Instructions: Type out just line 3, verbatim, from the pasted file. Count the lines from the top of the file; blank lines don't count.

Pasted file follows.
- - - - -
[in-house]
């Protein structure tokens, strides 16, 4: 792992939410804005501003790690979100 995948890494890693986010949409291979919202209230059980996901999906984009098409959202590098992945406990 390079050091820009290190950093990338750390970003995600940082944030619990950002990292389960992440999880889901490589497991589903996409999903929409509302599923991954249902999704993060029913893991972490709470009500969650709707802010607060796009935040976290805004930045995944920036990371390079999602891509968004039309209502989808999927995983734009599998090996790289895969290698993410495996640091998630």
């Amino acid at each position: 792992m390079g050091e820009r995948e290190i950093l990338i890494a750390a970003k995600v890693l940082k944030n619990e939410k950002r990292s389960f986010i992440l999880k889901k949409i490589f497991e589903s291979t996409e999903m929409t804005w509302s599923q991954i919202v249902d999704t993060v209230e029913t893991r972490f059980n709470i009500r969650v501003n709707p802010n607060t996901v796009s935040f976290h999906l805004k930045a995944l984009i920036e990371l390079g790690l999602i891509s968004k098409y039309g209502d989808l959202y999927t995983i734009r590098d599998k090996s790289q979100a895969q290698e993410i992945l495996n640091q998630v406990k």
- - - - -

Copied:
């Amino acid at each position: 792992m390079g050091e820009r995948e290190i950093l990338i890494a750390a970003k995600v890693l940082k944030n619990e939410k950002r990292s389960f986010i992440l999880k889901k949409i490589f497991e589903s291979t996409e999903m929409t804005w509302s599923q991954i919202v249902d999704t993060v209230e029913t893991r972490f059980n709470i009500r969650v501003n709707p802010n607060t996901v796009s935040f976290h999906l805004k930045a995944l984009i920036e990371l390079g790690l999602i891509s968004k098409y039309g209502d989808l959202y999927t995983i734009r590098d599998k090996s790289q979100a895969q290698e993410i992945l495996n640091q998630v406990k």